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Save Pakistanis From Cancer Risk And Talcum Powder Risk.

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    Save Pakistanis From Cancer Risk And Talcum Powder Risk.

    Dear Pakistani Brothers and Pakistani Sisters:


    Talcum Powder in Pakistan, I hope talcum powder is much lower in quality than compare to USA, so as a Pakistani is our duty to inform our Pakistanis. So we can save them from Ovarian Cancer Risk and Lungs Cancer Risk.

    If you post/e-mail this Talcum Powder and Ovarian Cancer Risk message on your Magazine/News-Paper/Radio and TV than you may warn and save our Pakistani sisters from Lungs Cancer Risk and Ovarian Cancer Risk.

    A link between talcum powder and ovarian cancer has been supported by nearly 30 studies over the past 30 years published in scientific journals.

    Dr. Bernard L. Harlow and associates at Harvard Medical School conducted a
    study where they "sought to determine whether the use of talc in genital hygiene increases the risk for epthelial ovarian cancer." Their conclusion stated "...a lifetime pattern of perineal talc use may increase the risk for epithelial cancer.." and "We discourage the use of talc in the genital hygiene, particularly as a daily habit."

    The Cancer Prevention Coalition is fighting for warning labels on products
    containing talc and have started a petition drive. They say "A wide range of scientific studies over the last three decades have clearly linked talc use and ovarian cancer."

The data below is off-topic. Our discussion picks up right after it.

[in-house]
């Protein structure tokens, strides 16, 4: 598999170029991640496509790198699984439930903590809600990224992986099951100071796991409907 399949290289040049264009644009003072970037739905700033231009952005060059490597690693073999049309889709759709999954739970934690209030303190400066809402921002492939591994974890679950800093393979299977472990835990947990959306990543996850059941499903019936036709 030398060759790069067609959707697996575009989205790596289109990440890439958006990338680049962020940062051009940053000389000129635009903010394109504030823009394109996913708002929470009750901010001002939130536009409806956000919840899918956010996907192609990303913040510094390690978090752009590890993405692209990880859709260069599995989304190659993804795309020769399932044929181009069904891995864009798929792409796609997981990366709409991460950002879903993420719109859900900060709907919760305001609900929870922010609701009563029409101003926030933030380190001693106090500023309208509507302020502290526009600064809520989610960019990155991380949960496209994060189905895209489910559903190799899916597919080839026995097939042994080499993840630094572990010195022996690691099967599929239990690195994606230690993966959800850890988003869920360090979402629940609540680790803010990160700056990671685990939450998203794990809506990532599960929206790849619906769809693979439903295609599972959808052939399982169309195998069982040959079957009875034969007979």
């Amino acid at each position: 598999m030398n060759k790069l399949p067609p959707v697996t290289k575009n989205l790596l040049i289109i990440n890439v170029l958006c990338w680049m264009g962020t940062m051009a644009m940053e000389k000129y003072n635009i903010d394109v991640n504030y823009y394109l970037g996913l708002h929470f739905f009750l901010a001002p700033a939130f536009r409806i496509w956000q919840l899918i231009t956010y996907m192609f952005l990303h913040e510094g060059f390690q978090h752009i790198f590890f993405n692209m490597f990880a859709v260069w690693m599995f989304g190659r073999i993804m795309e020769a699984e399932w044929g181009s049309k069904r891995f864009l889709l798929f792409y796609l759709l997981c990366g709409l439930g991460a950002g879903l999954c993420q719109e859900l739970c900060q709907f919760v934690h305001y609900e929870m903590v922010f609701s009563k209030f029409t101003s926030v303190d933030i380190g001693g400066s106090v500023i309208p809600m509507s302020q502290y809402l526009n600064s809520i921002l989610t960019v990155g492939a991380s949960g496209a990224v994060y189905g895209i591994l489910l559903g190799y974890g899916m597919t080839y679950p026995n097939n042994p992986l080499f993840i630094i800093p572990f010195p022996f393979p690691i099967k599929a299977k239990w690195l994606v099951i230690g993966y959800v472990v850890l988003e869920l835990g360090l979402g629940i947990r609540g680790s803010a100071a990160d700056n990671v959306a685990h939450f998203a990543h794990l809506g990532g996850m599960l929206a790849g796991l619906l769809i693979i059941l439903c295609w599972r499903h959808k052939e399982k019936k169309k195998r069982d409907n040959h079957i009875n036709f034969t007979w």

Both the (1)American Cancer Society as well as the (2)National Cancer Institute caution women that regular talc use has been shown to increase the risk of ovarian cancer.

    Corn-Starch Powder contains NO TALC.

    (1)American Cancer Society Report.


    Talcum powder is produced from talc, a magnesium trisilicate mineral, which in its natural form may contain asbestos, a known human carcinogen. Because of this association with asbestos, all home-use talcum products marketed after about 1973 - baby powders, body powders, facial powders - have been required by law to be asbestos-free. Asbestos can cause lung cancer and mesotheliomas (cancers affecting the lining surfaces of the pleural and peritoneal cavities).

    It has been suggested that talcum powder may be carcinogenic to the covering layer of the ovaries through the migration of talcum powder particles (applied to the genital area, sanitary napkins, diaphragms, or condoms) through the vagina, uterus, and fallopian tubes to the ovary. Several epidemiologic studies have examined the relationship between talcum powder and cancer of the ovary. Findings are mixed, with some studies reporting a slightly increased risk and some reporting no association. A case-control study published in 1997 of 313 women with ovarian cancer and 422 without this disease found that the women with cancer were more likely to have applied talcum powder to their external genital area or to have used genital deodorant sprays. Women using these products had a 50% to 90% higher risk of developing ovarian cancer. Storing diaphragms with powder did not significantly increase cancer risk. Since many of these women might have used products with more asbestos contamination than that in current products, the ovarian cancer risk for current users is difficult to evaluate. Until additional information is available, women may wish to consider avoiding these products or substituting cornstarch-based powders that contain no talc. One study has suggested that an increased risk, if it exists, might be confined to borderline and endometrioid (uterine-like) tumors and therefore might not affect the majority of ovarian cancers. Experimental toxicology studies have suggested carcinogenicity of inhaled, asbestos-free talc powder in some rodent species but not in others. The most recent publication on this topic, a prospective study (considered to generally be the most informative) found no effect on ovarian cancer overall but a 40% increase risk in one type -- invasive serous cancers.